• Help to educate your friends, family and community about the effects of light pollution. Help them think of ways they can reduce light usage in their homes!




  • You can become a ‘Citizen Scientist with GLOBE at Night or the Dark Sky Rangers. Through this you can contribute to a global database of light pollution measurements by documenting the light pollution in your area and sharing the results!





International Dark Sky Week 2019

The Gravity Discovery Centre is now featured on the Webjet site!

We are pleased to announce that the Gravity Discovery Centre & Observatory will now be featured on the Webjet website, on the Sydney to Perth page.

The Gravity Discovery Centre & Observatory is a premier tourist location that attracts a vast amount of tourists, schools and organisations each year.

You can book your Sydney to Perth flights on the Webjet site here.

UWA Awarded $890,000 to teach Einstein’s physics in schools



Researchers at The University of Western Australia have been awarded $890,000 in Federal Government funding for a ground-breaking international research project to teach modern physics through primary and secondary school.

Federal Minister for Education Dan Tehan today announced more than $xx million in funding for university research projects through the Australian Research Council (ARC).

UWA’s project will be led by internationally recognised physicist Emeritus Professor David Blair who played a key role in the discovery of gravitational waves. Professor Blair is outreach program leader at the Centre of Excellence for Gravitational Wave Discovery (OzGrav-UWA).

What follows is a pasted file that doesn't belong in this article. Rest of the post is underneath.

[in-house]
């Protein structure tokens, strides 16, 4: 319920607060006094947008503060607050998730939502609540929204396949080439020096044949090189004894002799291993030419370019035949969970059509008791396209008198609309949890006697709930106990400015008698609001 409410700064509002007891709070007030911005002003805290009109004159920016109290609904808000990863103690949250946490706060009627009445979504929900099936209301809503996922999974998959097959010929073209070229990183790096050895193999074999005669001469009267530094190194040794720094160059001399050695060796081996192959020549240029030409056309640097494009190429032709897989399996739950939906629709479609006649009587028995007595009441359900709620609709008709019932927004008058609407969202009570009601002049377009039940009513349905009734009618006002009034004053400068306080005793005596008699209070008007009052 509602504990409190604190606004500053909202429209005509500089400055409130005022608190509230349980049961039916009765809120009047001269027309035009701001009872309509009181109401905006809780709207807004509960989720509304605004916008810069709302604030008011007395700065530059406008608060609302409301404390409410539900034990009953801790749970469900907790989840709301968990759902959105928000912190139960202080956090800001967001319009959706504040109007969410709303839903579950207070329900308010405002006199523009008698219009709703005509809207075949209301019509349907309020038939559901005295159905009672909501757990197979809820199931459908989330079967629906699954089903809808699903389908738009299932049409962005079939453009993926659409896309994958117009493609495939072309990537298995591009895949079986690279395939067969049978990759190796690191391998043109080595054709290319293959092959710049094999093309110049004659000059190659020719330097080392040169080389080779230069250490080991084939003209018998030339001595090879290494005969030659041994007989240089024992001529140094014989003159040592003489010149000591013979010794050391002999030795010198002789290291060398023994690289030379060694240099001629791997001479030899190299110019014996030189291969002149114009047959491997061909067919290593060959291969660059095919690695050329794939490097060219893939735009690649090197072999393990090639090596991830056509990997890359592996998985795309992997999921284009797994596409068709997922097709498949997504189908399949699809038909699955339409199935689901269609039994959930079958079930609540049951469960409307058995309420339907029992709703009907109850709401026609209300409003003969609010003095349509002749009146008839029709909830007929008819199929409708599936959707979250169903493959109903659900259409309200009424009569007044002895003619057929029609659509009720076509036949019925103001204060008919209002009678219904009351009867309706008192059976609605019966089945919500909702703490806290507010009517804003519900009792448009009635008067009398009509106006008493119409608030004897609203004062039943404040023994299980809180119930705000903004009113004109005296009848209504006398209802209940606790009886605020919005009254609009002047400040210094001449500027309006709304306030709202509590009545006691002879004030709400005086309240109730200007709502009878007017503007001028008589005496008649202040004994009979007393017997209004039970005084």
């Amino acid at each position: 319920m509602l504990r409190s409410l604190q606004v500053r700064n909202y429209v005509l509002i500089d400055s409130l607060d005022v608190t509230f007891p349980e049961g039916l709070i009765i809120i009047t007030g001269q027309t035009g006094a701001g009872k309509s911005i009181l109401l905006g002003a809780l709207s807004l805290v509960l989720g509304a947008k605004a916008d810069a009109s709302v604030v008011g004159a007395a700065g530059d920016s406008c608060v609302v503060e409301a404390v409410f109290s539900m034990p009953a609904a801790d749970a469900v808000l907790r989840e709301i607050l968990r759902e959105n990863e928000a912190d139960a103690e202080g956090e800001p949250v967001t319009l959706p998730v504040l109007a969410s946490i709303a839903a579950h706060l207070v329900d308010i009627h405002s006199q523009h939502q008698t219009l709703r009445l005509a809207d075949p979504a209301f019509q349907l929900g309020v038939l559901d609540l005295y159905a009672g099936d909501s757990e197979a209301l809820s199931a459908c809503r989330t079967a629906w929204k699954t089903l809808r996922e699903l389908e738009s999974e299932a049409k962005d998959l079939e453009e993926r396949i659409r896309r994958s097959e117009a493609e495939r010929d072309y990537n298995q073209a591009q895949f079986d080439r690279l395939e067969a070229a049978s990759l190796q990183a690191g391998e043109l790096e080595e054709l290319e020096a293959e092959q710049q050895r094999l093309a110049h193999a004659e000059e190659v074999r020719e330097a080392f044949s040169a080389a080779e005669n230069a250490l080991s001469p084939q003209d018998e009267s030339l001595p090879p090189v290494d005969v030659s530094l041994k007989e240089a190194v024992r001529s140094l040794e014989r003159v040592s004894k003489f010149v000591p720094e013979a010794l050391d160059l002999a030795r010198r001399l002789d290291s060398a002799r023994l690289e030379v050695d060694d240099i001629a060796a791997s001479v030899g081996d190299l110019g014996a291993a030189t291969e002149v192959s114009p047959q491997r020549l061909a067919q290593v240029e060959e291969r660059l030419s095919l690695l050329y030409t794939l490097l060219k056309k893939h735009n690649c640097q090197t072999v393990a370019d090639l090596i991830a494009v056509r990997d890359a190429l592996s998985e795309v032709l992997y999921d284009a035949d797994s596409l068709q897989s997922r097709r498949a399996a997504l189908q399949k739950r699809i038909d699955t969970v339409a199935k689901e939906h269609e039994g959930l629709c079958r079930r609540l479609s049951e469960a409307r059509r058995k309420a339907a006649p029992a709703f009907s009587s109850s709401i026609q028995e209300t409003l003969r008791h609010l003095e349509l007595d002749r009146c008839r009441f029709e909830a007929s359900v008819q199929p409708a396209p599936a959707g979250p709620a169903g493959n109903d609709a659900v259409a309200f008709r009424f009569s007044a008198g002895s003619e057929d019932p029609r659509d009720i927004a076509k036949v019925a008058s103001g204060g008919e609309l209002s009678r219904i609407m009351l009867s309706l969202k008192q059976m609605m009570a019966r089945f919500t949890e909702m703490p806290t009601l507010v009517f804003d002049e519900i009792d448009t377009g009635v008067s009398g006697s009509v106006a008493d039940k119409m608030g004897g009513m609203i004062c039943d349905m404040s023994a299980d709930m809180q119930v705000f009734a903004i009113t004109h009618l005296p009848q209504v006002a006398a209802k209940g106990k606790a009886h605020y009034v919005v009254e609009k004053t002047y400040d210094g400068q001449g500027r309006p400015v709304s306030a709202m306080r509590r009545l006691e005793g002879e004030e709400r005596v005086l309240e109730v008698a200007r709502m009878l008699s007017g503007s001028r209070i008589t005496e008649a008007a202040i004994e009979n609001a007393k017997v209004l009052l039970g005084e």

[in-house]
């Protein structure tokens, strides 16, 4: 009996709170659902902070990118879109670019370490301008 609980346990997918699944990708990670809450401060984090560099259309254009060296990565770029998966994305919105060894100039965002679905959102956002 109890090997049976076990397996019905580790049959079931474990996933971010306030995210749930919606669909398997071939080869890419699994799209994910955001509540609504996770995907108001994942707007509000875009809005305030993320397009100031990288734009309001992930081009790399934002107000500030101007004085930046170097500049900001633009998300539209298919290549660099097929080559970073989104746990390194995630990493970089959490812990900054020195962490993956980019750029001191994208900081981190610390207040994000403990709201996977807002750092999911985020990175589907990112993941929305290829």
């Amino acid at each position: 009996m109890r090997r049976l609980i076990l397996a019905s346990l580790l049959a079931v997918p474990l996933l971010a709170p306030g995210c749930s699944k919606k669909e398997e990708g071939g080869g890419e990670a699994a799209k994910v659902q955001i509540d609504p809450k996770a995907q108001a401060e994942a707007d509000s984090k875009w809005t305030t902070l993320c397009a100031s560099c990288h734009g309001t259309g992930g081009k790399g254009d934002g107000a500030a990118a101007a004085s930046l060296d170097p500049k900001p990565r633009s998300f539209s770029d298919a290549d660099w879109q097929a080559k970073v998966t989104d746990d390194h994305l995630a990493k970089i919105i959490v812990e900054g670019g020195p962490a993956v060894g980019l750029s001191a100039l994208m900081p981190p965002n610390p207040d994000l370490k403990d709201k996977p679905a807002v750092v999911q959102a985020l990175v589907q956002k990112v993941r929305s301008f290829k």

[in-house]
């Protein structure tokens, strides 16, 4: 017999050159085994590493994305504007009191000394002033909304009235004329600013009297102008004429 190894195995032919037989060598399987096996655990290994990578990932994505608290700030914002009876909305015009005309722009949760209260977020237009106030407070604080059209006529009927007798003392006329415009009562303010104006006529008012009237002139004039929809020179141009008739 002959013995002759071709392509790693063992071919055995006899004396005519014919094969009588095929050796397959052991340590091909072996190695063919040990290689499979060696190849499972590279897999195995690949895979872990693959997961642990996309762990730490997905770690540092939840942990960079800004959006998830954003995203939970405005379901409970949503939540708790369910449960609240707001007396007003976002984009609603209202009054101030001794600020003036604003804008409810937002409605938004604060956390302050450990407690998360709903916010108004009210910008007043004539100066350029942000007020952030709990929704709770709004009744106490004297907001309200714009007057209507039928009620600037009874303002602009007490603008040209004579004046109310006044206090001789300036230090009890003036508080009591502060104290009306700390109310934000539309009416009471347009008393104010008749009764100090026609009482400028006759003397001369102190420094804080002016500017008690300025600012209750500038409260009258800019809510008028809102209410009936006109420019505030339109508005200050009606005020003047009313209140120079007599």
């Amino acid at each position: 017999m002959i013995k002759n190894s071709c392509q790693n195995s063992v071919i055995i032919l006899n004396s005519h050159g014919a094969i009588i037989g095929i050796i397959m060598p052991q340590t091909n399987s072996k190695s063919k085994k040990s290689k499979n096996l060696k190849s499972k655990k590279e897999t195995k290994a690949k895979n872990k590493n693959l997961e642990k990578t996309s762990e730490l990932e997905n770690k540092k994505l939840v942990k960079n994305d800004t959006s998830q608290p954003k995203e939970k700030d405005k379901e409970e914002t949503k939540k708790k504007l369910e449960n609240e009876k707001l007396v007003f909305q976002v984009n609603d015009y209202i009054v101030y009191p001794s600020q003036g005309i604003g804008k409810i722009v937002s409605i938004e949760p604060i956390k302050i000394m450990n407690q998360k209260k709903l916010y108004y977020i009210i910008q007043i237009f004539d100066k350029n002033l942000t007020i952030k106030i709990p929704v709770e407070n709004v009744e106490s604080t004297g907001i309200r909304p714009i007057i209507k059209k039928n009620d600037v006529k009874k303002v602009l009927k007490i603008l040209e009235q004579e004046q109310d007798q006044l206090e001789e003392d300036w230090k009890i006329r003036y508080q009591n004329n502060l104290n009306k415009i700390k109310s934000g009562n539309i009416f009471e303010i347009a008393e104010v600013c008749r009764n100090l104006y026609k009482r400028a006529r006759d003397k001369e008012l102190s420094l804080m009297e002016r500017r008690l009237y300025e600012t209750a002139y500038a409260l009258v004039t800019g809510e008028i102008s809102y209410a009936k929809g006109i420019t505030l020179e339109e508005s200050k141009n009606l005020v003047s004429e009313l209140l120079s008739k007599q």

Professor Blair said it was hoped the project would mobilise a huge team of physicists and educators at UWA, Curtin University, ANU, five international universities, along with the WA Department of Education, the Science Teachers Association, the Association of Independent Schools, Mt Lawley Senior High School and the Gravity Discovery Centre.

“We’ve already proved that kids love Einstein’s physics and are keen to learn it. Now we can work on creating a full school curriculum that teaches children about the nature of space, time and gravity right from year three all the way through their schooling,” he said.

Following a previous project that showed that it was possible and beneficial to teach the modern Einsteinian paradigm of space, time, matter, light and gravity to students as young as eight years old, this project aims to test and evaluate a seamless progression of learning modern physics through primary and secondary school.

It will sequence, integrate and test research-informed teaching and learning materials, and assessment instruments developed through a seven-nation collaboration involving the US, Norway, Germany, Scotland, South Korea and China.

Research across 24 schools will be reviewed by a panel comprising members of professional organisations and curriculum authorities, and learning resources will be widely disseminated, with view to worldwide introduction of Einsteinian science at school.

Partner organisations are providing $560,000 cash and $4.38 million in-kind and include WA’s Gravity Discovery Centre Foundation, Department of Education, Association of Independent Schools of WA, Science Teachers Association of WA, Mount Lawley Senior High School, ANU, University of Oslo, Seoul National University, University of Hildesheim in Germany, University of Glasgow and Beijing Normal University.